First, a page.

Detective work solves a genetic mystery

25 July 2003

By Alison Handmer

Sydney PhD candidate Marc Buhler believes he has tracked down the source of an inherited shield against AIDS, an allele of the CCR5 chemokine receptor, which is shared by many people of Jewish and Viking ancestral origins.

Marc Buhler speaking at the International Congress of Genetics in Melbourne
Marc Buhler speaking at the International Congress of Genetics in Melbourne

Mr Buhler made headlines with a talk at the recent International Congress of Genetics which examined why one in every five Caucasians appears to have a common ancestor who carried the allele, a 32-base deletion mutation of the CCR5 gene.

He believes the person with the original mutation lived around 800AD north-east of the Black Sea in the ancient Kingdom of Khazars, where the upper class became Jewish around that time.

The allele was carried to Scandinavia when Swedish Vikings came by river to the area between 800 and 1000 in search of Arab coins. Later, Ashkenazi Jews are thought to have come into contact with the allele when they left Germany after the Black Death in 1350, some travelling east to join their Jewish cousins in Khazaria.

Mr Buhler, who works at the Institute for Immunology and Allergy Research within the Westmead Millennium Institute, has been researching the incidence of the gene in Australia. He genotyped the CCR5-delta32 allele in 807 Australian Ashkenazi Jews and 311 non-Jewish Australians, and found the allele in one in four Ashkenazi Jews, and in one in three with grandparents from Russia, Poland, Austria, or Czechoslovakia.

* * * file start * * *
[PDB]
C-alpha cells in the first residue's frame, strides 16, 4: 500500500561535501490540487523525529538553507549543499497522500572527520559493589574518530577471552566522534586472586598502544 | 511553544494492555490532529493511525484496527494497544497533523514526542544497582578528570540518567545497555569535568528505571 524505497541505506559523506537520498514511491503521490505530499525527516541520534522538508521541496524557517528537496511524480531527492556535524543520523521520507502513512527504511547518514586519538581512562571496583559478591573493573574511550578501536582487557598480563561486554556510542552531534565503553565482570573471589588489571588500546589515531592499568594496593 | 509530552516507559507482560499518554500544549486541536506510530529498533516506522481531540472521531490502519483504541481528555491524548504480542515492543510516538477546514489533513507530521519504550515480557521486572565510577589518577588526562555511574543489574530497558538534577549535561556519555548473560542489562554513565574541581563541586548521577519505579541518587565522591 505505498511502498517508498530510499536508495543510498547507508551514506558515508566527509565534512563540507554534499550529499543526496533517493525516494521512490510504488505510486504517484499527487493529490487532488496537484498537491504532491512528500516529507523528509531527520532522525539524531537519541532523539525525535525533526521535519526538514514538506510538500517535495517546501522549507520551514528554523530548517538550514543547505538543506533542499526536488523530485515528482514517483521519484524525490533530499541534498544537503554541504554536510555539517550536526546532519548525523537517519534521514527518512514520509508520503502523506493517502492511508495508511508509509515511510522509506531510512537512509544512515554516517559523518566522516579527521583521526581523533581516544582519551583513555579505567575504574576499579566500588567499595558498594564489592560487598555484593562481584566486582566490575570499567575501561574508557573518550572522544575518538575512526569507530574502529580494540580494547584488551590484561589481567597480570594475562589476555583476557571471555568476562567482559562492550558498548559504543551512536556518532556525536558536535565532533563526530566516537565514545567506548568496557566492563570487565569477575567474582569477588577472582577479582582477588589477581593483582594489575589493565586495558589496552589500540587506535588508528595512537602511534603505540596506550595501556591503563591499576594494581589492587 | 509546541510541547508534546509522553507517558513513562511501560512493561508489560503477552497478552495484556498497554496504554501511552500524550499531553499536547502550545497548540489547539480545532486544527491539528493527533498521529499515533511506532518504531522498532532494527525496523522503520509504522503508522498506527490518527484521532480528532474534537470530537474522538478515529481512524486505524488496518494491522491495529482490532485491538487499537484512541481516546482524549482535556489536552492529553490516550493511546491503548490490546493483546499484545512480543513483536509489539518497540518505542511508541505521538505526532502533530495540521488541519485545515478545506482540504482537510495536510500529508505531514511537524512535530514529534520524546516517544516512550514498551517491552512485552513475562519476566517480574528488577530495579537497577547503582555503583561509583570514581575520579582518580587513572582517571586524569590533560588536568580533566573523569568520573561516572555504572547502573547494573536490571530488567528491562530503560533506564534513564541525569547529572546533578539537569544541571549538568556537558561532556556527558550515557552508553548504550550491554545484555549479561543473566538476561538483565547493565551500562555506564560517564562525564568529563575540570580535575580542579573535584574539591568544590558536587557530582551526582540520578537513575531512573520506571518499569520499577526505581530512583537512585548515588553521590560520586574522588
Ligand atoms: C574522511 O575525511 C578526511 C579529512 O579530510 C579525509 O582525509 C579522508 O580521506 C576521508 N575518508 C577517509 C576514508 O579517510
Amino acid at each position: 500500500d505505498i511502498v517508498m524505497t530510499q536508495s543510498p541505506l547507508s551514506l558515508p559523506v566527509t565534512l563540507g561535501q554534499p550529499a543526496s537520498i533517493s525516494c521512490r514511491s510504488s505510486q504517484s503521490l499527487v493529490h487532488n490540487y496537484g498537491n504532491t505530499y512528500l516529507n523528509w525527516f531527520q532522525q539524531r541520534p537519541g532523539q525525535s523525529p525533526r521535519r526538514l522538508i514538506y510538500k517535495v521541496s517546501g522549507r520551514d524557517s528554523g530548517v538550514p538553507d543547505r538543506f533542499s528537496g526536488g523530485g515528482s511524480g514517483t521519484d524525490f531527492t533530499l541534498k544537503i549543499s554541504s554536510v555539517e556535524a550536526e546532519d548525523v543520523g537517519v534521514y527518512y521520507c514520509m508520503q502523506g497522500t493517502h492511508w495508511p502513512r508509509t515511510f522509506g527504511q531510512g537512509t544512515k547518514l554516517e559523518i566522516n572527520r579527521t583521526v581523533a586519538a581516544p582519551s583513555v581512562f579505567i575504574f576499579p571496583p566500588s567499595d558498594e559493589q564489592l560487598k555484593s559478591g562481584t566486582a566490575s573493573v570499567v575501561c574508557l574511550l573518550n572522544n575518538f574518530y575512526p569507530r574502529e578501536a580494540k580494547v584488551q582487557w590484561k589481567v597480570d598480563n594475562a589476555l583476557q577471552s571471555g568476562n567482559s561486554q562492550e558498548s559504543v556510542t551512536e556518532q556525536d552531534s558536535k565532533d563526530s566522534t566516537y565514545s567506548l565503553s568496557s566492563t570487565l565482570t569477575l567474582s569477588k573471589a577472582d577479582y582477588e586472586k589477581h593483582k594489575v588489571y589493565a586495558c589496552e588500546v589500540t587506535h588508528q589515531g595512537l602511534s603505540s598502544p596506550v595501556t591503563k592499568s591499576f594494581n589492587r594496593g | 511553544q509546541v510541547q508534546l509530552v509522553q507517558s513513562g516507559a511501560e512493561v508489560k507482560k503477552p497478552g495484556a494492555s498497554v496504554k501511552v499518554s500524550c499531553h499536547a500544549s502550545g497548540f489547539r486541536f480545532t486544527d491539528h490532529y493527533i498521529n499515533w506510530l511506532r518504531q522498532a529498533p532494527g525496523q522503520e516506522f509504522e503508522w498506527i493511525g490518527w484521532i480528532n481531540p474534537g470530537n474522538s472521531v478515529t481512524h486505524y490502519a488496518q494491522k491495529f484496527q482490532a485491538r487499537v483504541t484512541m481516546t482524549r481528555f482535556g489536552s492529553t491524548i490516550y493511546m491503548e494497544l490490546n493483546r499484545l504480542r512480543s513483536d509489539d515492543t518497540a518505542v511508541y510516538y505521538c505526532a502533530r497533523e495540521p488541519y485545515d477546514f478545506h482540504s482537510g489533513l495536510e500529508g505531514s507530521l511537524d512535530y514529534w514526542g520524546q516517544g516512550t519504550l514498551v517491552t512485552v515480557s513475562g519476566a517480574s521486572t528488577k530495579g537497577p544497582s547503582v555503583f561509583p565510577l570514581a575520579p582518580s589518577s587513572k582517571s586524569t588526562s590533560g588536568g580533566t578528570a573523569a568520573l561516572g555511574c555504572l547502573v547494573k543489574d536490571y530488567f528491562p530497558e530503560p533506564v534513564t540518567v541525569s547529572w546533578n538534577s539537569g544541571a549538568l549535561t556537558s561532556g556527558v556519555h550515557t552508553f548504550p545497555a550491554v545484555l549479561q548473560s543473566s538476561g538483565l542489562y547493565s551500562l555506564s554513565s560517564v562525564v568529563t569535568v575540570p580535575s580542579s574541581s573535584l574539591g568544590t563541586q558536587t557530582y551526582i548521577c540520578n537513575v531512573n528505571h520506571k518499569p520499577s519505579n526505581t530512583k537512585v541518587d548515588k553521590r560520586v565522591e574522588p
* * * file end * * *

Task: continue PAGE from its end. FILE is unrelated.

A previous study had also found about one in three Ashkenazi Jews to have the allele, along with about one in four Icelanders. But how did people from such widely different regions come to share the same genetic inheritance?

Mr Buhler said: "Our early aim was to look at defining an ancestral haplotype, or linked common pattern, for this allele with a set of microsatellite markers.

"These are the sets of repeated units that are very polymorphic, found in various forms scattered all over the genome. They are used in paternity, forensic and various research areas such as genome screens."

A breakthrough came when he read a paper by Professor Gerard Lucotte from Paris suggesting that Vikings may have spread the allele across Europe. "I also recalled that a couple of papers had been published by Professor Charles Poser of Harvard about Vikings and the possible spread of susceptibility to multiple sclerosis," he said.

"One passage, about the Swedish Vikings going east and down the Russian rivers to establish trade with Arabs via the Khazar Kingdom, just clicked the idea into place for me." Mr Buhler plans to finalise his PhD and then further explore the Icelandic population. "There are hints of differences in the decay of the haplotype between non-Jewish Caucasians - those the Vikings may have passed the gene on to - and the Ashkenazi Jewish community," he said.

"Further fine-mapping of the numerous markers the genome projects have defined in the region may also be worth doing."

He is also interested in the influence of smallpox, which is likely to be involved in selection for this allele, plus the influence of HIV and autoimmune disease.

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